Rondout, the port of Kingston, was a major shipping point, and the busiest port on the Hudson for most of the 19th century (1800s). The major product shipped from Rondout was coal brought here from eastern Pennsylvania over the Delaware & Hudson Canal from 1828 to 1898. Coal was the main fuel of the steam age of the 19th century, so Rondout boomed from coal transport. Local products also shipped from Rondout during the same time were Ulster County bluestone shipped widely for use as sidewalks; Rosendale cement, a sturdy natural cement used in building New York City; and bricks from local brickyards also used to build New York City. Ice cut from the Hudson River was shipped to New York City on barges to be used for food preservation. Food products were also shipped, including grain from the Midwest brought to the Hudson over the Erie Canal, and hay for the many horses in the City.
The Cornell Steamboat Company of Rondout became the largest towing company on the Hudson by the 1880s because of the enormous amount of freight to be transported to New York City from the Hudson Valley, especially from Rondout. Towboats and tugs pulling long strings of barges could be seen day and night on the Hudson from the 1850s through the 1930s. The Cornell Steamboat Company had a virtual monopoly on towing on the river from the 1880s through the 1930s. The company had a fleet of up to sixty tugboats of all sizes at one time. There is much less tug and barge activity on the Hudson today than there was even in the 1950s as freight was being shipped by rail and later truck, and the old cargoes like bluestone, ice, and cement had mostly disappeared from the scene. Today the main cargoes shipped by tug and barge are oil, crushed rock, and some cement.
Visit the website regularly to see new additions from the HRMM collection: www.hrvh.org/hrmmkingston
Friday, July 14, 2017, the Hudson River Maritime Museum lost an important volunteer and friend. Ralph Allen died at 88 from complications from cancer.
Ralph started volunteering at the Hudson River Maritime Museum in the mid-1990s. He was on the museum board for at least one year, but where he really left his mark was in the building and growing of the museum over the past twenty years as a hands-on volunteer.
Ralph was a dairy farmer. He was not afraid of hard work, and because of the nature of that profession, he was proficient in carpentry, welding, and electrical work, not to mention the thousands of small things necessary to keep the farm going. When he retired from farming, he brought these skills to the museum. Nearly every structure on the museum campus, including the docks and bulkhead, reflects his thought and work, be it building, installing, fixing, moving or electrifying. But what impressed us most were his problem-solving abilities. When someone was confronted with a difficult task, and was about to make an ill-advised decision, Ralph would calmly say, “Well… you could try it that way, but that is not how I would do it” and proceed to find an excellent solution, safely getting the job done without bruising any egos.
Ralph was a quiet man with a wry sense of humor. He didn’t have much patience for the spotlight. In fact, he’d probably think a public article like this one, all about him, was a waste of time. But it isn’t.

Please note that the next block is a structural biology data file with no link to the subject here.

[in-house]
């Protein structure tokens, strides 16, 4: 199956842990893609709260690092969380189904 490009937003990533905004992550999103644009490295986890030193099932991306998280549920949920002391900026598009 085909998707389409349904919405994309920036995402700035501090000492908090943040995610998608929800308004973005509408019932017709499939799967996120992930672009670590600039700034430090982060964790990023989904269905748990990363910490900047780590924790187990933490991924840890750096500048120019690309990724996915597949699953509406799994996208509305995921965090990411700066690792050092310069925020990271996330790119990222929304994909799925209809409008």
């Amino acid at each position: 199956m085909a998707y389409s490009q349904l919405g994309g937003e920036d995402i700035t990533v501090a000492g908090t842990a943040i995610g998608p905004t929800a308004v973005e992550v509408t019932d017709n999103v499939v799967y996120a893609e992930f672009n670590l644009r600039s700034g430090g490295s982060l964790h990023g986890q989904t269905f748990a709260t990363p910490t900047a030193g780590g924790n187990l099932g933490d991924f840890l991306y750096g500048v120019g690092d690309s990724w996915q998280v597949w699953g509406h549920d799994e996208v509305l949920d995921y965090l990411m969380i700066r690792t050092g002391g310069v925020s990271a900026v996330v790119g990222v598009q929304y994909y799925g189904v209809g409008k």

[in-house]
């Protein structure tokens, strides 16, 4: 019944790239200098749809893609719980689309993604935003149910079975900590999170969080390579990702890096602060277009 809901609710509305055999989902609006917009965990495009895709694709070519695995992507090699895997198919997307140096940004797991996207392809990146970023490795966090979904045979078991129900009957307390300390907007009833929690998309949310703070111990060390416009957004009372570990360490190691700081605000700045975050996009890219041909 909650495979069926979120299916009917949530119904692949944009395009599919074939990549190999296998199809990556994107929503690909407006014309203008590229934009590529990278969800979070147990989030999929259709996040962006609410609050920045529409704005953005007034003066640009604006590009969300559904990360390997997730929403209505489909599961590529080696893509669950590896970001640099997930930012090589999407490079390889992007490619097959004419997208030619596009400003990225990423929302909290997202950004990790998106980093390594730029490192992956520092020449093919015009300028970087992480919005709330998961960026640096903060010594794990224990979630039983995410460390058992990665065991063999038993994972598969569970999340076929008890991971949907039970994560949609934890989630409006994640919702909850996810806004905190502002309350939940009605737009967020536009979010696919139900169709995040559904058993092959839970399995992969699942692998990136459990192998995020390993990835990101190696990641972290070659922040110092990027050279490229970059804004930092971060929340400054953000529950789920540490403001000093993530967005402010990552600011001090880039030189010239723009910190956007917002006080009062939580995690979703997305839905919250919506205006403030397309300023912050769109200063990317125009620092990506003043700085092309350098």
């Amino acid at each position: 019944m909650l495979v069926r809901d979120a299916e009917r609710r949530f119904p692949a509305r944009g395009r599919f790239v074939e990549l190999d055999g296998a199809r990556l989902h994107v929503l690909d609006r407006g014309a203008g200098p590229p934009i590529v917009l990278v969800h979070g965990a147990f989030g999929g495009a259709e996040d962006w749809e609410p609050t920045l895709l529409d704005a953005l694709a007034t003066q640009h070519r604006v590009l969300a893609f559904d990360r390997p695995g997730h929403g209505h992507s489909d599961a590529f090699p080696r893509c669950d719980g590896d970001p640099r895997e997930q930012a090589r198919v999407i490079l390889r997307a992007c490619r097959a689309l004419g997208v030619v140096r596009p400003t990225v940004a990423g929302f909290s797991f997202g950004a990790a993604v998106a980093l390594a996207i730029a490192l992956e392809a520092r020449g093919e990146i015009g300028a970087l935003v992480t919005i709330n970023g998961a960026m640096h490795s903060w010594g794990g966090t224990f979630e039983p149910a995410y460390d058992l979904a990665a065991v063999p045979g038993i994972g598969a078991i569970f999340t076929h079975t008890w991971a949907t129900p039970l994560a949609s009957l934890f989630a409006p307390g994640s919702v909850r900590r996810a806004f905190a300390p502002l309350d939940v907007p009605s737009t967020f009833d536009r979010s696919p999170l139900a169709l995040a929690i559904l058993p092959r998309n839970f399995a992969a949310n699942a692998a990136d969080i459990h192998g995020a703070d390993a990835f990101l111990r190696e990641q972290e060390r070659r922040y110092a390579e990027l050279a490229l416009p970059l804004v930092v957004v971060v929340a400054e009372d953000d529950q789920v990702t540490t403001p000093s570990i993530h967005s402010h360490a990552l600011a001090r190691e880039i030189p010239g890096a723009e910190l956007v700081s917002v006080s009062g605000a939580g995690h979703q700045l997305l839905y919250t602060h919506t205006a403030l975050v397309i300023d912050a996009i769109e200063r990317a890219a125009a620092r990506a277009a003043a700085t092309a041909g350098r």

Ralph continued to work at the museum well into the last month of his life. His final project was a dust collector for the Riverport Wooden Boat School which, as usual, works to perfection. When someone like Ralph dies, we are reminded just how lucky we were to have spent time with him and learn from him. His legacy will live on at the museum, from the darkest nooks and crannies of the museum to the best floating docks on the Rondout. Next time you’re at the museum and you appreciate something built or working well, take some time to thank Ralph, because he probably had a hand in it. We say thank you all the time.
Thanks Ralph, for everything.
The Board, staff, and volunteers of the HRMM
The Hudson River Maritime Museum is seeking volunteer docents at the Rondout Lighthouse. Qualified applicants will spend a weekend afternoon from noon to 4 p.m. enjoying the river views while teaching visitors about the Rondout Lighthouse and its keepers. Training is provided.The lighthouse is accessible only by ferry, which operates from the museum’s dock. Tour groups are small, with a maximum of six visitors per trip. Tours last about 30 minutes.
Applicants should be able to handle boarding the ferry and climbing the stairs at the lighthouse, be able to read and retain detailed information, and be comfortable speaking to the public. For a volunteer application, visit www.hrmm.org/volunteer or email Director of Education Sarah Wassberg at firstname.lastname@example.org, or call (845) 338-0071, ext. 16. The museum also has other tour guide opportunities as well.
Hudson River Maritime Museum
50 Rondout Landing
Kingston, NY 12401
The Hudson River Maritime Museum is a 501(c)3 non-profit organization dedicated to the preservation and interpretation of the maritime history of the Hudson River, its tributaries, and related industries.
Become a member and receive benefits like unlimited free museum admission, discounts on classes, programs, and in the museum store, plus invitations to members-only events.
The Hudson River Maritime Museum receives no federal, state, or municipal funding except through competitive, project-based grants. Your donation helps support our mission of education and preservation.